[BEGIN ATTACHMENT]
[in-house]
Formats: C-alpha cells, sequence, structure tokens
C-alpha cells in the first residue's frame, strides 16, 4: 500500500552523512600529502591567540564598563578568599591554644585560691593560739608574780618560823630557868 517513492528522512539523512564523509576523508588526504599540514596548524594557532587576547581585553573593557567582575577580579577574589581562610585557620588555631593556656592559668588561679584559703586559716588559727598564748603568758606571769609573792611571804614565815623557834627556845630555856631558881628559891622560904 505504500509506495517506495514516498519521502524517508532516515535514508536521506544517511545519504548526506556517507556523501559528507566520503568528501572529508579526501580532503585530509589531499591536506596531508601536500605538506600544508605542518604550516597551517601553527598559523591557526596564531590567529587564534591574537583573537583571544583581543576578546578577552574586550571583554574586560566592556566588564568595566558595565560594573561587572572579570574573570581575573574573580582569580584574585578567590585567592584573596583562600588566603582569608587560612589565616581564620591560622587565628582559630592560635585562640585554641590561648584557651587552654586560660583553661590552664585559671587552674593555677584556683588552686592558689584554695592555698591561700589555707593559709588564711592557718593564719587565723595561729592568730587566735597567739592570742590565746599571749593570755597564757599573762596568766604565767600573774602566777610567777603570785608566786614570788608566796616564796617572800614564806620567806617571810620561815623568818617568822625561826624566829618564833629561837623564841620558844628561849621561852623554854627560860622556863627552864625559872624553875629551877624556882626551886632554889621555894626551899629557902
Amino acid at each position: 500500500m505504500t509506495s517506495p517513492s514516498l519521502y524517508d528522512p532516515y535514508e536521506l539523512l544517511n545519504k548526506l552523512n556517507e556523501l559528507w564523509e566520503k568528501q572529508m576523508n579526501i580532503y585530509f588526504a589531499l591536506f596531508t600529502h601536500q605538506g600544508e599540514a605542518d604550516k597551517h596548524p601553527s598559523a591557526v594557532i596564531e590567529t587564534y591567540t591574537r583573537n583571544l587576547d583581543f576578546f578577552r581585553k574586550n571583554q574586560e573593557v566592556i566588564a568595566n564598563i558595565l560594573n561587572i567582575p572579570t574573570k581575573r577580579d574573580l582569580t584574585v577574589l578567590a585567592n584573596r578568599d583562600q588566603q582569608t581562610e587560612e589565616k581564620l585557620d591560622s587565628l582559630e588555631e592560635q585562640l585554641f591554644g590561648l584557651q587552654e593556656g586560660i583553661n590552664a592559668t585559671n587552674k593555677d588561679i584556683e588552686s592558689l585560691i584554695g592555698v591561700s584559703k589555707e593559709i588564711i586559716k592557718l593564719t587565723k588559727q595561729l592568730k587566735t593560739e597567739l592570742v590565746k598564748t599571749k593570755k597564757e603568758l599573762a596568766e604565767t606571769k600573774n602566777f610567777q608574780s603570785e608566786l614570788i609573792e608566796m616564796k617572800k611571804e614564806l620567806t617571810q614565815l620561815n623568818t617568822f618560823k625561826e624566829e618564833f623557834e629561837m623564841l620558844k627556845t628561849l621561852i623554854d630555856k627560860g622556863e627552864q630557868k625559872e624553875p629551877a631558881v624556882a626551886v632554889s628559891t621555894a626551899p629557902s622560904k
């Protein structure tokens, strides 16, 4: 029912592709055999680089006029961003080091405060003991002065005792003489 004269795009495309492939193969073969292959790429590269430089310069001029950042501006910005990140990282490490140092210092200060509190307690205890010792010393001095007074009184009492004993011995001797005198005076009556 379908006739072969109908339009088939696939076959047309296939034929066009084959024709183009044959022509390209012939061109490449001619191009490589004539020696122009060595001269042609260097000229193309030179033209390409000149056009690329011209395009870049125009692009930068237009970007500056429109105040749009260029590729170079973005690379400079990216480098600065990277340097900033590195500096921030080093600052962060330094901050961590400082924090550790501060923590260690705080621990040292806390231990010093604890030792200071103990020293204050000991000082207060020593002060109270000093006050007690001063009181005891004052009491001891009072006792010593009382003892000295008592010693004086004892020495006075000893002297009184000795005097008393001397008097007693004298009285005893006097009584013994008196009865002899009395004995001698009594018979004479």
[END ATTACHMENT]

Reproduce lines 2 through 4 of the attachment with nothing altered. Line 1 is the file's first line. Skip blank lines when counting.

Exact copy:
Formats: C-alpha cells, sequence, structure tokens
C-alpha cells in the first residue's frame, strides 16, 4: 500500500552523512600529502591567540564598563578568599591554644585560691593560739608574780618560823630557868 517513492528522512539523512564523509576523508588526504599540514596548524594557532587576547581585553573593557567582575577580579577574589581562610585557620588555631593556656592559668588561679584559703586559716588559727598564748603568758606571769609573792611571804614565815623557834627556845630555856631558881628559891622560904 505504500509506495517506495514516498519521502524517508532516515535514508536521506544517511545519504548526506556517507556523501559528507566520503568528501572529508579526501580532503585530509589531499591536506596531508601536500605538506600544508605542518604550516597551517601553527598559523591557526596564531590567529587564534591574537583573537583571544583581543576578546578577552574586550571583554574586560566592556566588564568595566558595565560594573561587572572579570574573570581575573574573580582569580584574585578567590585567592584573596583562600588566603582569608587560612589565616581564620591560622587565628582559630592560635585562640585554641590561648584557651587552654586560660583553661590552664585559671587552674593555677584556683588552686592558689584554695592555698591561700589555707593559709588564711592557718593564719587565723595561729592568730587566735597567739592570742590565746599571749593570755597564757599573762596568766604565767600573774602566777610567777603570785608566786614570788608566796616564796617572800614564806620567806617571810620561815623568818617568822625561826624566829618564833629561837623564841620558844628561849621561852623554854627560860622556863627552864625559872624553875629551877624556882626551886632554889621555894626551899629557902
Amino acid at each position: 500500500m505504500t509506495s517506495p517513492s514516498l519521502y524517508d528522512p532516515y535514508e536521506l539523512l544517511n545519504k548526506l552523512n556517507e556523501l559528507w564523509e566520503k568528501q572529508m576523508n579526501i580532503y585530509f588526504a589531499l591536506f596531508t600529502h601536500q605538506g600544508e599540514a605542518d604550516k597551517h596548524p601553527s598559523a591557526v594557532i596564531e590567529t587564534y591567540t591574537r583573537n583571544l587576547d583581543f576578546f578577552r581585553k574586550n571583554q574586560e573593557v566592556i566588564a568595566n564598563i558595565l560594573n561587572i567582575p572579570t574573570k581575573r577580579d574573580l582569580t584574585v577574589l578567590a585567592n584573596r578568599d583562600q588566603q582569608t581562610e587560612e589565616k581564620l585557620d591560622s587565628l582559630e588555631e592560635q585562640l585554641f591554644g590561648l584557651q587552654e593556656g586560660i583553661n590552664a592559668t585559671n587552674k593555677d588561679i584556683e588552686s592558689l585560691i584554695g592555698v591561700s584559703k589555707e593559709i588564711i586559716k592557718l593564719t587565723k588559727q595561729l592568730k587566735t593560739e597567739l592570742v590565746k598564748t599571749k593570755k597564757e603568758l599573762a596568766e604565767t606571769k600573774n602566777f610567777q608574780s603570785e608566786l614570788i609573792e608566796m616564796k617572800k611571804e614564806l620567806t617571810q614565815l620561815n623568818t617568822f618560823k625561826e624566829e618564833f623557834e629561837m623564841l620558844k627556845t628561849l621561852i623554854d630555856k627560860g622556863e627552864q630557868k625559872e624553875p629551877a631558881v624556882a626551886v632554889s628559891t621555894a626551899p629557902s622560904k